Amazon Summit

Amazon Summit

Amazon Summit

“It has never been so urgent to expand cooperation for the preservation of the Amazon,” President Lula, Brazil.

President Lula opened, this Tuesday (8), in Belém (PA), the Amazon Summit, which brings together presidents and representatives of eight countries in the region, as well as nations from other continents. Lula pointed out that “it has never been so urgent to resume and expand” cooperation between countries that have forests in their territory.

“It is a reason for great joy to meet again with the leaders of the countries of South America to deal with the Amazon, this common heritage of our countries. Since the Amazon Cooperation Treaty was signed in 1978, the heads of state have only met three times: in 1989, 1992 and 2009. All of them in Manaus. We haven’t met for fourteen years. It is the first time we have done so here in Pará and the first time in a context of severe worsening of the climate crisis. It has never been so urgent to resume and expand this cooperation,” said Lula.



The summit, which ends on Wednesday (9), brings together the signatory countries of the Amazon Cooperation Treaty – Brazil, Bolivia, Colombia, Ecuador, Guyana, Peru, Suriname and Venezuela. Also participating are Indonesia, Republic of Congo and Democratic Republic of Congo, which are also home to large forests. The meeting also counts with the presence of representatives from countries like Norway and Germany, great donors of the Amazon Fund, which finances forest preservation projects.

Lula stated that the current challenges and opportunities that arise demand joint action that meets the interests of each of the countries in the region.

“The Amazon is not and cannot be treated as a great deposit of wealth. The Amazon is an incubator of knowledge and technologies that we barely know and have begun to scale,” he said. “Within it may be solutions to many of humanity’s problems, from curing diseases to more sustainable trade. The forest is not a void to be occupied nor a treasure to be looted. It is a craddle of possibilities that needs to be cultivated,” added the president, who detailed the three main purposes of the summit.



“First, we are going to discuss and promote a new vision of sustainable and inclusive development in the region, combining environmental protection with the generation of decent jobs and the defense of the rights of those who live in the Amazon. We will need to reconcile environmental protection with social inclusion; the promotion of science, technology and innovation; stimulating the local economy; the fight against international crime; and the appreciation of indigenous peoples and traditional communities and their ancestral knowledge,” he said.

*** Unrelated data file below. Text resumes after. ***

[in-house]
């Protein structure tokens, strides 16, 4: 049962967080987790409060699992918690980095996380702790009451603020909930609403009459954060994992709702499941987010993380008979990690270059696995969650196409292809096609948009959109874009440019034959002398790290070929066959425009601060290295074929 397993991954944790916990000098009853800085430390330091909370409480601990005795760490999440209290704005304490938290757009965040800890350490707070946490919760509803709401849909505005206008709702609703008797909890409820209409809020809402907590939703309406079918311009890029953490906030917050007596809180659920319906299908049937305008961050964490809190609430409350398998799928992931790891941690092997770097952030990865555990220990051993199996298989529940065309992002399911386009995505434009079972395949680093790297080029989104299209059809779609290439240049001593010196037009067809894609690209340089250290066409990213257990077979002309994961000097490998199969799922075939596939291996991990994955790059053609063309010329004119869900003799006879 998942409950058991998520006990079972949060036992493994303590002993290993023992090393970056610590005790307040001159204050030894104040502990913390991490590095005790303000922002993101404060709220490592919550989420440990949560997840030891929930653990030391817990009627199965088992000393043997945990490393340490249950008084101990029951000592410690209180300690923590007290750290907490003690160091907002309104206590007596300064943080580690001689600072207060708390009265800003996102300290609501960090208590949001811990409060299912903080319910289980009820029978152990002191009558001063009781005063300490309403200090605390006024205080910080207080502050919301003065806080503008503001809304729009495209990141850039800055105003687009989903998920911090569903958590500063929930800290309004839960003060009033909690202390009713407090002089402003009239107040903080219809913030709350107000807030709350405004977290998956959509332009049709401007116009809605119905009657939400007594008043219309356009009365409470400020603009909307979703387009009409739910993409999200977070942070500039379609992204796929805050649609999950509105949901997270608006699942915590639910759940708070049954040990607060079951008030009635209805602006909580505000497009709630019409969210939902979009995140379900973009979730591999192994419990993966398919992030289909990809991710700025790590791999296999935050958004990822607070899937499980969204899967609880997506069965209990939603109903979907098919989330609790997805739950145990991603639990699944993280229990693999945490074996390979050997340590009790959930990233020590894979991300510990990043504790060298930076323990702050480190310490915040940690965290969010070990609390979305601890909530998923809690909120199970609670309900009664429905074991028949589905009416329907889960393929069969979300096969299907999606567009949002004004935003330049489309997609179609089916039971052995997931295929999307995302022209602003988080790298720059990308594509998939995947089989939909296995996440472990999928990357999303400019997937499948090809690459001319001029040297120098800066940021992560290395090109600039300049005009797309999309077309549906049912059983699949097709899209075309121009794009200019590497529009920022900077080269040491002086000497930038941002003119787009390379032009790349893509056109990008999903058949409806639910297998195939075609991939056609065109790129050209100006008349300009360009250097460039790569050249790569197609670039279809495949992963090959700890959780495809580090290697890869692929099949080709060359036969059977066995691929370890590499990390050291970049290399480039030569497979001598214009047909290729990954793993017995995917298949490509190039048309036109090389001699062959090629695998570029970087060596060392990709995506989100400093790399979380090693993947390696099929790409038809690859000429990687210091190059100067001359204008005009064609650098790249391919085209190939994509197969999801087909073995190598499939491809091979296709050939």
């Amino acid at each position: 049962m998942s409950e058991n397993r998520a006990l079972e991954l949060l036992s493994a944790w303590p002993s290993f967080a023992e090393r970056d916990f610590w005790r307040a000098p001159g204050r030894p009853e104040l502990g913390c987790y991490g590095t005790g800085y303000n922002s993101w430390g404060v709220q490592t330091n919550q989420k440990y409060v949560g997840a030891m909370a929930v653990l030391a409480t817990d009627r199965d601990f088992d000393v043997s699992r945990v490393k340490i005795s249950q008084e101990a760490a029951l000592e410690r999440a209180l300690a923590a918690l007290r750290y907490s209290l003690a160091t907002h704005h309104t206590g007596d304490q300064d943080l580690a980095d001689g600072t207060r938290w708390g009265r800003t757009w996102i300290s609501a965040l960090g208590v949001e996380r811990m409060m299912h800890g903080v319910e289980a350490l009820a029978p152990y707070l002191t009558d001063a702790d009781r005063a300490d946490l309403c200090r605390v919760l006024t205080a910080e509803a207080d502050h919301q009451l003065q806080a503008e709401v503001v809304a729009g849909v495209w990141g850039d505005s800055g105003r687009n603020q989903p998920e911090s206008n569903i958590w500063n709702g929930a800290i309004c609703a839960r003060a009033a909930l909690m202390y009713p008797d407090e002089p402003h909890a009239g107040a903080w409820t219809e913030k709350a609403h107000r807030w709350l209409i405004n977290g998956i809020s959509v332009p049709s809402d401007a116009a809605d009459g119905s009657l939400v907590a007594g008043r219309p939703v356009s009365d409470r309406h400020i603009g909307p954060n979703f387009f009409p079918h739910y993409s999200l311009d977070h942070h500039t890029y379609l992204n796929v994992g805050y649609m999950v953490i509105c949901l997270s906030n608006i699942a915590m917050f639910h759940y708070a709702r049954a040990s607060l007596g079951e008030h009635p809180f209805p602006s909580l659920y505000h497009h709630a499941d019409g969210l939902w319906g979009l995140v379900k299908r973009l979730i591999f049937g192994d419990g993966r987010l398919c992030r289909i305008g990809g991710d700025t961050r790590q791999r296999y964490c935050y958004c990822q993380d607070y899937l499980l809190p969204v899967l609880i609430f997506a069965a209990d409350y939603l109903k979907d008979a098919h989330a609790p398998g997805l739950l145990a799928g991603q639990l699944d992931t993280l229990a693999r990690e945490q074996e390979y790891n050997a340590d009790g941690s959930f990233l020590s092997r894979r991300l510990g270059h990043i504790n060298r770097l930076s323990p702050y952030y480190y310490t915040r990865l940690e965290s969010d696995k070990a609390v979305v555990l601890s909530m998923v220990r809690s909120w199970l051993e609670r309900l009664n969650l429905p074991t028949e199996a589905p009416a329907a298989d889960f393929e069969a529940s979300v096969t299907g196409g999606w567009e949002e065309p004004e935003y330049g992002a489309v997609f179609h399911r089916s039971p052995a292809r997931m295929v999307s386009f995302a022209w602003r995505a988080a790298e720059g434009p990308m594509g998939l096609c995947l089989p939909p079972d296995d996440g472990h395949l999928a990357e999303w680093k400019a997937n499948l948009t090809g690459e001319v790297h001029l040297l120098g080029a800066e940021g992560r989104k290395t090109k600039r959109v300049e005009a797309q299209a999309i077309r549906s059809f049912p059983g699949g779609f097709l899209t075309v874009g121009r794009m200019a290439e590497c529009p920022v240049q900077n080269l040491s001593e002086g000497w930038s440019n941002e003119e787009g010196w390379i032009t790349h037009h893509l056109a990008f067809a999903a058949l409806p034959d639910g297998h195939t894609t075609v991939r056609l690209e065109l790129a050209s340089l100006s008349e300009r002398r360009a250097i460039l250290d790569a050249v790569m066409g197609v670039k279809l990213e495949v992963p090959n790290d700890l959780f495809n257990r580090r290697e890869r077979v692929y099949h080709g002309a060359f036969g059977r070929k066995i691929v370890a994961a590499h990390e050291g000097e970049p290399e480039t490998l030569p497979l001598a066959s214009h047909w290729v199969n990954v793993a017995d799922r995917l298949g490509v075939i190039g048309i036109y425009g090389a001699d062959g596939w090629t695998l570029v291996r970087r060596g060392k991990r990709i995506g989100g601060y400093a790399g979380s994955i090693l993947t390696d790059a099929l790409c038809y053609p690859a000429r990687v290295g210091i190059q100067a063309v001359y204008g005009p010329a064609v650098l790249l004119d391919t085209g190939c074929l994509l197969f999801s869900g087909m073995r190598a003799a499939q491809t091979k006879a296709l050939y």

In second place, he highlighted, are the measures to strengthen the Amazon Cooperation Treaty Organization (ACTO), “a legacy built over almost half a century and represents the only bloc in the world that was born with a socio-environmental mission.”

Lula pointed out that with the expansion and deepening of cooperation, coordination and integration initiatives among ACTO members, it will be possible to ensure that the vision of sustainable development has a long life and a broad reach.

The third purpose of the meeting, according to the president, is “we will strengthen the place of countries that hold tropical forests in the global agenda, on issues ranging from tackling climate change to reforming the international financial system.”



Amazon Dialogues

At the end of the speech, Lula announced that, in the sequence, participants of the Amazon Dialogues would speak, a preparatory event that brought together, between the 4th and 6th of August, in Belém, around 24 thousand people, including representatives of social movements, of the productive sector, as well as environmentalists, activists and traditional populations such as indigenous peoples. Several United Nations agencies contributed to the debates.

Lula also thanked the president of Colombia, Gustavo Petro, for having promoted the Technical-Scientific Meeting of the Amazon, at the beginning of July, in Letícia, with relevant contributions for the declaration of Belém, a document negotiated between our eight countries, which proposes an ambitious set of actions for the region,” said the Brazilian president about the document that will be released by the Amazon Summit.